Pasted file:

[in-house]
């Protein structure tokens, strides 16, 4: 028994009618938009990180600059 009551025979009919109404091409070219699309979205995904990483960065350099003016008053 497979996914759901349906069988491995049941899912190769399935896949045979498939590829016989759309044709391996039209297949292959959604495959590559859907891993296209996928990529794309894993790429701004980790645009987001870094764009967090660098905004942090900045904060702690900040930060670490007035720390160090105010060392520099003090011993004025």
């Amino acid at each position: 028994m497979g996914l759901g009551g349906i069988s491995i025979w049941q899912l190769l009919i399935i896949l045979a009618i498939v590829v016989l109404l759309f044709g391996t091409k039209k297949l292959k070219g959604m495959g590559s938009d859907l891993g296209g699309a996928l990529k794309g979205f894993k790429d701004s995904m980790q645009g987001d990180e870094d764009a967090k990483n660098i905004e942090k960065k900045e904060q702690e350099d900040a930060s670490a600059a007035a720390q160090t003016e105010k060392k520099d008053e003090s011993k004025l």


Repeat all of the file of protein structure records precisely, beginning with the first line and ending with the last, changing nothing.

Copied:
[in-house]
């Protein structure tokens, strides 16, 4: 028994009618938009990180600059 009551025979009919109404091409070219699309979205995904990483960065350099003016008053 497979996914759901349906069988491995049941899912190769399935896949045979498939590829016989759309044709391996039209297949292959959604495959590559859907891993296209996928990529794309894993790429701004980790645009987001870094764009967090660098905004942090900045904060702690900040930060670490007035720390160090105010060392520099003090011993004025």
């Amino acid at each position: 028994m497979g996914l759901g009551g349906i069988s491995i025979w049941q899912l190769l009919i399935i896949l045979a009618i498939v590829v016989l109404l759309f044709g391996t091409k039209k297949l292959k070219g959604m495959g590559s938009d859907l891993g296209g699309a996928l990529k794309g979205f894993k790429d701004s995904m980790q645009g987001d990180e870094d764009a967090k990483n660098i905004e942090k960065k900045e904060q702690e350099d900040a930060s670490a600059a007035a720390q160090t003016e105010k060392k520099d008053e003090s011993k004025l």